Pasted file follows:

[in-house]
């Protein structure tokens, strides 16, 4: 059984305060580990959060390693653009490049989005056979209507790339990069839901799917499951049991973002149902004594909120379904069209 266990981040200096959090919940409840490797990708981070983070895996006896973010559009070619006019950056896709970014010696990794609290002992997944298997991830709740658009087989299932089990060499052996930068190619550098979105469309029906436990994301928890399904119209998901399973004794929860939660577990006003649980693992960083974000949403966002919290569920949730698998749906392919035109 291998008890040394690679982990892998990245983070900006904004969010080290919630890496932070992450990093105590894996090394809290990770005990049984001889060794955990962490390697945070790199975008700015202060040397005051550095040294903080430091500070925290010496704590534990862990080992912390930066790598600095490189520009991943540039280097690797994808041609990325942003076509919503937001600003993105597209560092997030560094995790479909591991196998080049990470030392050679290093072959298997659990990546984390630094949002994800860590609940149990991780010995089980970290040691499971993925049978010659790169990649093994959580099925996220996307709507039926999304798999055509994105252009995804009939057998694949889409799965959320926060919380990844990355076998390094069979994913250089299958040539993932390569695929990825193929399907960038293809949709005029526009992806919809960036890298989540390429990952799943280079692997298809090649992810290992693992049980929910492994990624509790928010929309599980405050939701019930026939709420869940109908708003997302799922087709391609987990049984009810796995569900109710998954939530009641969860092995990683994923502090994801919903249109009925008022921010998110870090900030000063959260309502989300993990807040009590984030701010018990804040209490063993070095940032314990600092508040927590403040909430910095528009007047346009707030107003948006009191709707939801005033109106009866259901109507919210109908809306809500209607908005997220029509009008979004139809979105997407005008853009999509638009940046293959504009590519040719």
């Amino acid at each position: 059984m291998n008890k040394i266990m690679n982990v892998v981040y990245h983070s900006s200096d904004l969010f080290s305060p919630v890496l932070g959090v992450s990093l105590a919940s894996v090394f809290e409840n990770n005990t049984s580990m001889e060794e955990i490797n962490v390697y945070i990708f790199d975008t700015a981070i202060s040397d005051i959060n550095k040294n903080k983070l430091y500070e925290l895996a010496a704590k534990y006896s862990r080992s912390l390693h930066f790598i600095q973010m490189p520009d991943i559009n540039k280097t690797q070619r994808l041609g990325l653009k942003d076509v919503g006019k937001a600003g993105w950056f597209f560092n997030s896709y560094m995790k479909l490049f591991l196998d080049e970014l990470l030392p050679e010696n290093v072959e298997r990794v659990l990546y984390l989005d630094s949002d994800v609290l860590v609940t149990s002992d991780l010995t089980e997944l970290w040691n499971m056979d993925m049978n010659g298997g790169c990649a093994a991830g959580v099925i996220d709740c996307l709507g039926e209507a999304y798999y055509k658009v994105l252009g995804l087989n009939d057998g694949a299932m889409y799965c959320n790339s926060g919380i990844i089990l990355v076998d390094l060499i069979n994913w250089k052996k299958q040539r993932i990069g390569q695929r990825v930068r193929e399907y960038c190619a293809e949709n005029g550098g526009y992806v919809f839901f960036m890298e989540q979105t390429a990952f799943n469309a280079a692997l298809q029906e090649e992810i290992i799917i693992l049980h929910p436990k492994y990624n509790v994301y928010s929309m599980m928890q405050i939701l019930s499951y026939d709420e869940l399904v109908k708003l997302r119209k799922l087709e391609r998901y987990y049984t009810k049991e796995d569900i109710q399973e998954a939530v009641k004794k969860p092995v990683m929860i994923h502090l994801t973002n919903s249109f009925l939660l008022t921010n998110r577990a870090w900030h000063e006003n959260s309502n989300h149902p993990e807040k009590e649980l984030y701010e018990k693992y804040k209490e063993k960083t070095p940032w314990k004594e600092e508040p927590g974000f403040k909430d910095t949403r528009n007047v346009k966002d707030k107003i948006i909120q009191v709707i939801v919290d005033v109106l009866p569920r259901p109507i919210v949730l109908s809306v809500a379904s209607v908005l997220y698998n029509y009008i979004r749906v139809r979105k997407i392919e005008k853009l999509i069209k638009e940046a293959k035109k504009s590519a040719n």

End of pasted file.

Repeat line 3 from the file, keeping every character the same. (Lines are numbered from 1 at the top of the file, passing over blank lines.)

């Amino acid at each position: 059984m291998n008890k040394i266990m690679n982990v892998v981040y990245h983070s900006s200096d904004l969010f080290s305060p919630v890496l932070g959090v992450s990093l105590a919940s894996v090394f809290e409840n990770n005990t049984s580990m001889e060794e955990i490797n962490v390697y945070i990708f790199d975008t700015a981070i202060s040397d005051i959060n550095k040294n903080k983070l430091y500070e925290l895996a010496a704590k534990y006896s862990r080992s912390l390693h930066f790598i600095q973010m490189p520009d991943i559009n540039k280097t690797q070619r994808l041609g990325l653009k942003d076509v919503g006019k937001a600003g993105w950056f597209f560092n997030s896709y560094m995790k479909l490049f591991l196998d080049e970014l990470l030392p050679e010696n290093v072959e298997r990794v659990l990546y984390l989005d630094s949002d994800v609290l860590v609940t149990s002992d991780l010995t089980e997944l970290w040691n499971m056979d993925m049978n010659g298997g790169c990649a093994a991830g959580v099925i996220d709740c996307l709507g039926e209507a999304y798999y055509k658009v994105l252009g995804l087989n009939d057998g694949a299932m889409y799965c959320n790339s926060g919380i990844i089990l990355v076998d390094l060499i069979n994913w250089k052996k299958q040539r993932i990069g390569q695929r990825v930068r193929e399907y960038c190619a293809e949709n005029g550098g526009y992806v919809f839901f960036m890298e989540q979105t390429a990952f799943n469309a280079a692997l298809q029906e090649e992810i290992i799917i693992l049980h929910p436990k492994y990624n509790v994301y928010s929309m599980m928890q405050i939701l019930s499951y026939d709420e869940l399904v109908k708003l997302r119209k799922l087709e391609r998901y987990y049984t009810k049991e796995d569900i109710q399973e998954a939530v009641k004794k969860p092995v990683m929860i994923h502090l994801t973002n919903s249109f009925l939660l008022t921010n998110r577990a870090w900030h000063e006003n959260s309502n989300h149902p993990e807040k009590e649980l984030y701010e018990k693992y804040k209490e063993k960083t070095p940032w314990k004594e600092e508040p927590g974000f403040k909430d910095t949403r528009n007047v346009k966002d707030k107003i948006i909120q009191v709707i939801v919290d005033v109106l009866p569920r259901p109507i919210v949730l109908s809306v809500a379904s209607v908005l997220y698998n029509y009008i979004r749906v139809r979105k997407i392919e005008k853009l999509i069209k638009e940046a293959k035109k504009s590519a040719n």